“The world builds walls,” said Mr. McGuirk. “Brick by brick, between you and magic.”

She didn’t know what he meant, not in second grade, but she felt it, felt the bright glow within her that she knew was belief. I won’t take that wall, she promised herself, and imagined knocking down the bricks as fast as they could come. Her fingers curled into her palms, the middle finger on her left hand red and swollen from filling in the D’Nealian book.

She grew older.

Years: in high school, on the wide stage at the back of the auditorium, when they call her name she saw the wall, felt the light dimmer. How has it happened? Again, her fingers flexed, hidden inside the wide sleeves of her gown. Her head inside the mortar board felt too large, and too full.

And older.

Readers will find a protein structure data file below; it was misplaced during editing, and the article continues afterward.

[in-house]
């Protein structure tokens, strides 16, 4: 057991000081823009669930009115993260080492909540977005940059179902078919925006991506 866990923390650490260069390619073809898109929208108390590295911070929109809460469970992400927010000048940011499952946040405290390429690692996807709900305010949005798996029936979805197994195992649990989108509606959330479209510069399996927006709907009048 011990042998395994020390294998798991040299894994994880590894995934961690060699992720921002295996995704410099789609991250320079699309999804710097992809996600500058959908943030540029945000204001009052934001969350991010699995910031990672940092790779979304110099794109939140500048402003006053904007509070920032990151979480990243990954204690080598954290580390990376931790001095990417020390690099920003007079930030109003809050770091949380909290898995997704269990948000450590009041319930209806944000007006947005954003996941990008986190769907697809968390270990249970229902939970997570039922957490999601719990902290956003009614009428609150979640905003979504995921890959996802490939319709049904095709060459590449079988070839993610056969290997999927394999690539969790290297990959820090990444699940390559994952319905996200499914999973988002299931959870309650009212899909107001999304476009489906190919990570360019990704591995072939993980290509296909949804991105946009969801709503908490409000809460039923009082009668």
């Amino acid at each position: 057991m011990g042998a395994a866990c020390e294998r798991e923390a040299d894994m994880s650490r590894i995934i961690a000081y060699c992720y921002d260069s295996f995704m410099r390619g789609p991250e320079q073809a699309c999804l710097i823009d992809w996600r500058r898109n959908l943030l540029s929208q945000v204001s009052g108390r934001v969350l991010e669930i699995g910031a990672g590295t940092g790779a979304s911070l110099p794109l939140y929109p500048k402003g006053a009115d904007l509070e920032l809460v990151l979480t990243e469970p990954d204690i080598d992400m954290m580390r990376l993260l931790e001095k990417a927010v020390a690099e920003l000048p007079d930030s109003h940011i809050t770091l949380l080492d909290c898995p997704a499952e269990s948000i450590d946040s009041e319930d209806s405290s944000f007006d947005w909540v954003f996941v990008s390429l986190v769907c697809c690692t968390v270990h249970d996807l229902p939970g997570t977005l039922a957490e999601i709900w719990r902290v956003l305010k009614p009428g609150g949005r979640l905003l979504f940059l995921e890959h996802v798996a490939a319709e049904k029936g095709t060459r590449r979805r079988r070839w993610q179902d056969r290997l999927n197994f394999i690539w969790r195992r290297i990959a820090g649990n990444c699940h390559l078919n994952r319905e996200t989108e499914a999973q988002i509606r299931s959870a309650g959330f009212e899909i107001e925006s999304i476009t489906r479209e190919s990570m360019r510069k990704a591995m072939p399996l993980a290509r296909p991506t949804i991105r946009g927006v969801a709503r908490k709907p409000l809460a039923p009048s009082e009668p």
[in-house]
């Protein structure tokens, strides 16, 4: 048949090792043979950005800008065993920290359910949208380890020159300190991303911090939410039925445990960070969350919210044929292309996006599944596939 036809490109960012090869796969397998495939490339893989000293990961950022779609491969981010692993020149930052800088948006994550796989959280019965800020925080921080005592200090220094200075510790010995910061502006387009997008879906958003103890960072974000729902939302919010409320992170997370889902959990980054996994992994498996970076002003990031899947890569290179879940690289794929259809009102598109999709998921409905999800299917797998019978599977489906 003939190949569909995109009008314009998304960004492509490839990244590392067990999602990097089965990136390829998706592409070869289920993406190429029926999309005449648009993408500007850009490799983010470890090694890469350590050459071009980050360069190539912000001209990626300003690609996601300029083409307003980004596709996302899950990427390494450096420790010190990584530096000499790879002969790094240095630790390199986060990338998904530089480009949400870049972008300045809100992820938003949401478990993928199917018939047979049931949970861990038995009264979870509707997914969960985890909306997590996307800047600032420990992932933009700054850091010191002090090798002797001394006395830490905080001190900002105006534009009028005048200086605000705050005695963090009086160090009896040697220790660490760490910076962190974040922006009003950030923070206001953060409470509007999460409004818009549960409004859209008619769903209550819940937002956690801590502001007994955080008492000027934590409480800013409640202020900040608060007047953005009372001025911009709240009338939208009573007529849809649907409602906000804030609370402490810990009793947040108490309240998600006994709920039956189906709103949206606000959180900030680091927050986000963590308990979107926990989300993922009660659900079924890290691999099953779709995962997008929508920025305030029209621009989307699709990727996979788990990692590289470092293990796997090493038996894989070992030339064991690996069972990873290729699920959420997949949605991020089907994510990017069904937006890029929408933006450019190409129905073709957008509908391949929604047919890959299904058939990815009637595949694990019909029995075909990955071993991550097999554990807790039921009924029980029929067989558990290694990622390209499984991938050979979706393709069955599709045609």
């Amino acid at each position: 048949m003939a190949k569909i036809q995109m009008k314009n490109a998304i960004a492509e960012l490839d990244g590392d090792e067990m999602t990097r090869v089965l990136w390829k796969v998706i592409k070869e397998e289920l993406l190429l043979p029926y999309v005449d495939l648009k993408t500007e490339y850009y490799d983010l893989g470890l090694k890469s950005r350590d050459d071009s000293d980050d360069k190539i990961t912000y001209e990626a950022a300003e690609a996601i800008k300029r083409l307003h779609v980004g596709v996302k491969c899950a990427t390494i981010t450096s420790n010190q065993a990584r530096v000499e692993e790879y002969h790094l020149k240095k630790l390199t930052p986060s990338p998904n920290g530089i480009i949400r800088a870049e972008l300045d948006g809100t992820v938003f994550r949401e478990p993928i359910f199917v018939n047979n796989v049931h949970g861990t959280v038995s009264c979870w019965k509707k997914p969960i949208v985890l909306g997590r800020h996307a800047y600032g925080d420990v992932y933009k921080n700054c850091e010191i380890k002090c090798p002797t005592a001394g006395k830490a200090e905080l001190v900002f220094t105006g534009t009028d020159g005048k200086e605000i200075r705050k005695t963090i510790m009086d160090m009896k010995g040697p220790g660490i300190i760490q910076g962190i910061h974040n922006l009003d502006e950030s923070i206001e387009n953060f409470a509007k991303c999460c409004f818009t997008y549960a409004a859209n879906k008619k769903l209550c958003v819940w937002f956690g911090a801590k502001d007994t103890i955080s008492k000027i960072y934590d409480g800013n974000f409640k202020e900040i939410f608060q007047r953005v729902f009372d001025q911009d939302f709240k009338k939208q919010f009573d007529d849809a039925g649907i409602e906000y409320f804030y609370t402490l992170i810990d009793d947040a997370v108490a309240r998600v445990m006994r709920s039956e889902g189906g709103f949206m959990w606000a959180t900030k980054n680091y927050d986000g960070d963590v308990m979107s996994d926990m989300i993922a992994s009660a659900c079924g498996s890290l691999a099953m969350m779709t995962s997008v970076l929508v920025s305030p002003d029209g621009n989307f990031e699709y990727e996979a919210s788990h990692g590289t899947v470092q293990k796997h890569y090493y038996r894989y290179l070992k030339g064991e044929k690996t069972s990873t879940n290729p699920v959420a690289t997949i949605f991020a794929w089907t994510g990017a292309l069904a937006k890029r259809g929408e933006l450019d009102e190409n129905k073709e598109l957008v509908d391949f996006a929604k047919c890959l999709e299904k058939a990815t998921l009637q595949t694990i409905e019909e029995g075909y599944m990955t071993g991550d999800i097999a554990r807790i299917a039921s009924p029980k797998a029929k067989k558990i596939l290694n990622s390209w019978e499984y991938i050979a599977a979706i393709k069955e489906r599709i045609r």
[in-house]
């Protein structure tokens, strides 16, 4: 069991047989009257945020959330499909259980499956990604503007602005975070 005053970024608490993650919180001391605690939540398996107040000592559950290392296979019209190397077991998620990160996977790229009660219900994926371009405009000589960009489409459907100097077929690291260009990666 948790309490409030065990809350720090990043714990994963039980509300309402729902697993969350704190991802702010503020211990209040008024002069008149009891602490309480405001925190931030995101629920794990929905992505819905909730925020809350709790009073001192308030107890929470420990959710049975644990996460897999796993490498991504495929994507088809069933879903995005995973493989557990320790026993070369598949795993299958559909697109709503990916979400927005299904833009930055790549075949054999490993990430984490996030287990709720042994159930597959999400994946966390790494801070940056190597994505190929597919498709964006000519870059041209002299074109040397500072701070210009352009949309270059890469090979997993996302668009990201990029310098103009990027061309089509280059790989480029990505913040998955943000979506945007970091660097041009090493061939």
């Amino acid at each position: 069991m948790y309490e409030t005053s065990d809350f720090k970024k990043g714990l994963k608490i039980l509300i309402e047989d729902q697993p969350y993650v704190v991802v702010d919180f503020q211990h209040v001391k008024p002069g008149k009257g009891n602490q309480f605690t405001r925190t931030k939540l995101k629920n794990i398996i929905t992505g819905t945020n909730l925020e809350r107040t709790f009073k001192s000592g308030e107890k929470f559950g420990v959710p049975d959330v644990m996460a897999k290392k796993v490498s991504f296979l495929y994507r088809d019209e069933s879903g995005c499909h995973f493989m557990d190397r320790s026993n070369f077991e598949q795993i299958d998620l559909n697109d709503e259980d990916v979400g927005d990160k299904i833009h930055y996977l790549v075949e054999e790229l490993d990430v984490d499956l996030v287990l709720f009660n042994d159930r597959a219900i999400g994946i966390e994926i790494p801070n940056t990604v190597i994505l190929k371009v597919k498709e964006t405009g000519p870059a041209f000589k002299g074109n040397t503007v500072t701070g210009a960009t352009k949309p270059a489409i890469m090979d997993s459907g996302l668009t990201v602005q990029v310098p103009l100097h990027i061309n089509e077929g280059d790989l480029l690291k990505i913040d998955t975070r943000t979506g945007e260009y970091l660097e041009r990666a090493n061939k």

In college she drank and laughed and smoked in small, dim rooms, high and tight on the springs of a crowded bed, and felt at those moments that the wall was shaking. Swamped with poisons the next morning she would shudder against the memories of those nights, and grew queasy to feel that light shining from her dreams.

She visited her parents, walked past the walls of the school, now weathered and bright with graffiti. The world builds walls, said the wall, and she read, but disbelieved. In her ginny dreams she placed no faith.